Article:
WASHINGTON (CBSDFW.COM/AP) — The woman suspected of trying to send an envelope containing the poison ricin to the White House is also suspected of sending similar letters with poison inside to several Texas law enforcement agencies.
The woman, whose name has not been released, was arrested at the New York-Canada border and is expected to appear in federal court on Monday. The woman was taken into custody by U.S. Customs and Border Protection officers at the Peace Bridge border crossing near Buffalo and is expected to face federal charges, three law enforcement officials told The Associated Press.
The letter addressed to the White House was intercepted earlier this week before it reached its destination. The letter appeared to have originated in Canada, the Royal Canadian Mounted Police have said. It was intercepted at a government facility that screens mail addressed to the White House and President Donald Trump and a preliminary investigation indicated it tested positive for ricin, according to the officials.
Envelopes containing ricin were also mailed to law enforcement agencies in the Rio Grande Valley in South Texas, according to another law enforcement official. The official did not say which agencies were sent the envelopes but said they are believed to have been mailed by the same person who sent one to the White House.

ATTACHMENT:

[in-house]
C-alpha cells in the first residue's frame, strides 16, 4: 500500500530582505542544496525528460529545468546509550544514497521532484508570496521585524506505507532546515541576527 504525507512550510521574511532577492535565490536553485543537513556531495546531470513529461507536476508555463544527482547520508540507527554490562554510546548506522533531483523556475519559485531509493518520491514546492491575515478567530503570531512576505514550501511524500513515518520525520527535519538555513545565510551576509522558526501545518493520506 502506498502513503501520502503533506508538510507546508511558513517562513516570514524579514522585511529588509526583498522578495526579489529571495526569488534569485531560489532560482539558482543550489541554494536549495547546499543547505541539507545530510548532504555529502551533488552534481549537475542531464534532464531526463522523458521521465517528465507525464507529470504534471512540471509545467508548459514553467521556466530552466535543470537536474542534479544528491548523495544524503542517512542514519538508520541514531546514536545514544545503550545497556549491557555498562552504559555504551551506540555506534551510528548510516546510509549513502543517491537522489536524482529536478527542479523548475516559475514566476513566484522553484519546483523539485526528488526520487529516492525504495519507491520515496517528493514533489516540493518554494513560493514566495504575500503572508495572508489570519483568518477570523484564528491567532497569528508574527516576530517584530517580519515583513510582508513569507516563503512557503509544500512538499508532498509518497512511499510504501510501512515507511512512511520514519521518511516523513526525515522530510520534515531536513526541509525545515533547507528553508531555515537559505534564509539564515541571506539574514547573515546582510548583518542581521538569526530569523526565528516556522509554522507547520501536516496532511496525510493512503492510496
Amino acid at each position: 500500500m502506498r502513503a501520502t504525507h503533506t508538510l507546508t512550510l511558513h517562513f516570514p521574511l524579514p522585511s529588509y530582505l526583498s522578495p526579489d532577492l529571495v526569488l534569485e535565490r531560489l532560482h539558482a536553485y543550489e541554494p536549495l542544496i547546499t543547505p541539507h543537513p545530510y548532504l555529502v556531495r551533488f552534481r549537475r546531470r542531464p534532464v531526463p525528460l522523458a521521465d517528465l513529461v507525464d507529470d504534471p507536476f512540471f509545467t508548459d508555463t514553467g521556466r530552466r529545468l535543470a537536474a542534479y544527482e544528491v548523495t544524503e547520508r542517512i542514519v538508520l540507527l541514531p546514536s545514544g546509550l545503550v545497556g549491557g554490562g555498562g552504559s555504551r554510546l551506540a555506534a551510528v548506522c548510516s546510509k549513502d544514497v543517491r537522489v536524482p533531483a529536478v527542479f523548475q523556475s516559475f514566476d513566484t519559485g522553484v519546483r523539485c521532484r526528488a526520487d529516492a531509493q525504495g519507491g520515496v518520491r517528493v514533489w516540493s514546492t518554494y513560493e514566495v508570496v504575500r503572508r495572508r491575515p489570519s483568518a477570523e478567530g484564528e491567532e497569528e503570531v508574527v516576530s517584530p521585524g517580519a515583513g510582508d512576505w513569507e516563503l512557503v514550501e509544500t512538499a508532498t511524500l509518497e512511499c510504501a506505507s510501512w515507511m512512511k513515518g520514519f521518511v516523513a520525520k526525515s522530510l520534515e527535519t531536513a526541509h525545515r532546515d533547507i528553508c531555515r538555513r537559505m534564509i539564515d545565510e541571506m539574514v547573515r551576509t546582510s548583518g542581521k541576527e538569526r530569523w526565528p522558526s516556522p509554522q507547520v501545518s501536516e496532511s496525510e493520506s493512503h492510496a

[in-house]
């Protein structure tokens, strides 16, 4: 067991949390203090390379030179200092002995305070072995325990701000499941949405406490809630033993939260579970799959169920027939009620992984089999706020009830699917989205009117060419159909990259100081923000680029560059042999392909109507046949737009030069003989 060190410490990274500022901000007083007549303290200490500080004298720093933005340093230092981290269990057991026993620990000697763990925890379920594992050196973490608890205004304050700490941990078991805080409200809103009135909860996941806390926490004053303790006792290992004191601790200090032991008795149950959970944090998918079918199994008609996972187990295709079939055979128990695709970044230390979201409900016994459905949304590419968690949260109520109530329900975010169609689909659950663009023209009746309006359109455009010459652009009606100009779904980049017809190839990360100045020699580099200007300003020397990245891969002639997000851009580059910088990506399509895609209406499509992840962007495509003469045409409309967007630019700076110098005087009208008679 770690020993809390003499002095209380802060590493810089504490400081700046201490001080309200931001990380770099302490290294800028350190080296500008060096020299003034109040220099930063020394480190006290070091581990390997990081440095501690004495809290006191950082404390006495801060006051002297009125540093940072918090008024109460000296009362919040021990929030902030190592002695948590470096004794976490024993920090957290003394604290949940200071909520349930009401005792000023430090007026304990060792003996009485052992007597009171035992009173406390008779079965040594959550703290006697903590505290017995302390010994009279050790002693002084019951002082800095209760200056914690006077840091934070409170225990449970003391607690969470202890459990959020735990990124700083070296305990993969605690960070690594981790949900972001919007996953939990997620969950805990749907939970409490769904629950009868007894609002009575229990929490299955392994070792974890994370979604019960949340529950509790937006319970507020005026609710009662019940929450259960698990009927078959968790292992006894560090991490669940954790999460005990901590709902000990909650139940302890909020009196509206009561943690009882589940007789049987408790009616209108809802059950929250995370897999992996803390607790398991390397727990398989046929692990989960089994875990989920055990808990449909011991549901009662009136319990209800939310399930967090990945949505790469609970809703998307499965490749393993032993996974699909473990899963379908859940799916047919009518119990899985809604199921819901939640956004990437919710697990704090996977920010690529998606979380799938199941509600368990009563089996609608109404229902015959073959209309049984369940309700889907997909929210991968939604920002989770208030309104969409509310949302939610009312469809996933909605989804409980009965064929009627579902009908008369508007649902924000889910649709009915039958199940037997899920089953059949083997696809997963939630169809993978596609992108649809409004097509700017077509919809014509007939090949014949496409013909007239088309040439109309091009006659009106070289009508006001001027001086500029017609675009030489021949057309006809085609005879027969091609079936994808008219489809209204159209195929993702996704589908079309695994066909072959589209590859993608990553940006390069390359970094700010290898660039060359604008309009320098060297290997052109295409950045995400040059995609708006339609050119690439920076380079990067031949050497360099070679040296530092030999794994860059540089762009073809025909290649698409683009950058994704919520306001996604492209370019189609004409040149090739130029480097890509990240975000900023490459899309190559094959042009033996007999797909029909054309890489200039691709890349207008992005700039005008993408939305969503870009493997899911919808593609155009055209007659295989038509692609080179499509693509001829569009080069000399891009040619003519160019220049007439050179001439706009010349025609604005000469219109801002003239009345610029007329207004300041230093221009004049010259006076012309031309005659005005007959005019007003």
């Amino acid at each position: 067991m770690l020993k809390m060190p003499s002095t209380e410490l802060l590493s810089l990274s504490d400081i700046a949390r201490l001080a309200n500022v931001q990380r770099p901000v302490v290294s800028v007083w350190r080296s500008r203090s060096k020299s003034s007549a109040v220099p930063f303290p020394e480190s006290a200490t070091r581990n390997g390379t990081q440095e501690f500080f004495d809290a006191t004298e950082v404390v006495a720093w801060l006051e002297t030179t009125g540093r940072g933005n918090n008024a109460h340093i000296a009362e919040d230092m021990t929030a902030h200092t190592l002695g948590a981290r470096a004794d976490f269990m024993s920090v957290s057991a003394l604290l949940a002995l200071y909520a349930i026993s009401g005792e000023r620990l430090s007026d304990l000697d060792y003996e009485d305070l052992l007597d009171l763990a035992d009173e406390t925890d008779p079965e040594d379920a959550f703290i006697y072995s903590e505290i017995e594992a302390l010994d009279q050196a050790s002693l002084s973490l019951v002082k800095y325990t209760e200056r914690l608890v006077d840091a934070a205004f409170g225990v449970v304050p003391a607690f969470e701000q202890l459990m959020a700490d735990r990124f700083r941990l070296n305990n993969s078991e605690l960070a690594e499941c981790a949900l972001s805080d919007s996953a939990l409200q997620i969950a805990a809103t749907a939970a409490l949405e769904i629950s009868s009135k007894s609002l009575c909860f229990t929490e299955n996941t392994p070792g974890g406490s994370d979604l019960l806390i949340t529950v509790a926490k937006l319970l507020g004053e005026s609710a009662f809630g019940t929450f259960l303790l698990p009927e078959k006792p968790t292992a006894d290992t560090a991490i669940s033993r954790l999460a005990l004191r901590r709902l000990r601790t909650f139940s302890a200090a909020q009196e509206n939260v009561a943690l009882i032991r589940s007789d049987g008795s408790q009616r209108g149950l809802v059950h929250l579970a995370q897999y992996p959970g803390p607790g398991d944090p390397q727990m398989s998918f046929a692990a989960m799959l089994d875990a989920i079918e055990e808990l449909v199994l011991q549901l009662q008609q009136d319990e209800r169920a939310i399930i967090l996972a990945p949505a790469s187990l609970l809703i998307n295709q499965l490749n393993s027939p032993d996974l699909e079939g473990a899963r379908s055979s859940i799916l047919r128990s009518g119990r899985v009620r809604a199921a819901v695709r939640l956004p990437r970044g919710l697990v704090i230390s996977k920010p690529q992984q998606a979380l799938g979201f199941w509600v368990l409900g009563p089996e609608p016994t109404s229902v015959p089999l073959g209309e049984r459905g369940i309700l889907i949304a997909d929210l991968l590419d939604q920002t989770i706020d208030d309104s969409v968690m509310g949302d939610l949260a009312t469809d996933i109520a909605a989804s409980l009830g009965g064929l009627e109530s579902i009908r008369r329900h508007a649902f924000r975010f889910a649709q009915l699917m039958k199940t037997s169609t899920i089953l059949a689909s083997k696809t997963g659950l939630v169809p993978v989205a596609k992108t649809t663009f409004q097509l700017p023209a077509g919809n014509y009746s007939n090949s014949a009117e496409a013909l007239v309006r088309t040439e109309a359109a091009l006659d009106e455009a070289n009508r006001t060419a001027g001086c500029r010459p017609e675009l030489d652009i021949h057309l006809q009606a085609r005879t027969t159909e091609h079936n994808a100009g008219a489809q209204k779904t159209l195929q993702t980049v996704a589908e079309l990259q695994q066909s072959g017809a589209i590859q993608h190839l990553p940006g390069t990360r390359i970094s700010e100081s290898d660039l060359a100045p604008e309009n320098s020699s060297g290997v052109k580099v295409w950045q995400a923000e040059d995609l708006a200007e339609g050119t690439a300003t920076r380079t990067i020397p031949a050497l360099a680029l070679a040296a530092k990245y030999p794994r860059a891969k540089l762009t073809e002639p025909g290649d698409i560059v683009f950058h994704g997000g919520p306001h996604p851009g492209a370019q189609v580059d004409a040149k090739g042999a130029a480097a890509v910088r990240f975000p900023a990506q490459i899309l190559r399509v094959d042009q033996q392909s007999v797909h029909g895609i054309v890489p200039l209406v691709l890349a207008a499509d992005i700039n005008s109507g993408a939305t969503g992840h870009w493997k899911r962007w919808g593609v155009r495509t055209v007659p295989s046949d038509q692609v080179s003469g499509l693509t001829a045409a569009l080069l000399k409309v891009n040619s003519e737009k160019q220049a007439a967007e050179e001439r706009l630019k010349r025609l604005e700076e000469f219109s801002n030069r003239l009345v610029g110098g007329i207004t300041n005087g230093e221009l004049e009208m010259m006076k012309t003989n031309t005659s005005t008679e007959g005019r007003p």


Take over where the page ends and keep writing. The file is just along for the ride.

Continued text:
The officials were not authorized to discuss the ongoing investigation publicly and spoke on condition of anonymity.
The Royal Canadian Mounted Police in Quebec confirmed Monday there is a police investigation taking place on a street in St-Hubert, Quebec, related to the contaminated letter sent to the White House.
“Our Chemical, Biological, Radiological, Nuclear, Explosives team (CBRNE) is leading the operation. Police and Fire teams from Longueuil are also on site. All necessary measures have been taken to ensure public safety,” Quebec RCMP said in a tweet.
There have been several prior instances in which U.S. officials have been targeted with ricin sent through the mail.
A Navy veteran was arrested in 2018 and confessed to sending envelopes to Trump and members of his administration that contained the substance from which ricin is derived. The letters were intercepted, and no one was hurt.
In 2014, a Mississippi man was sentenced to 25 years in prison after sending letters dusted with ricin to President Barack Obama and other officials.
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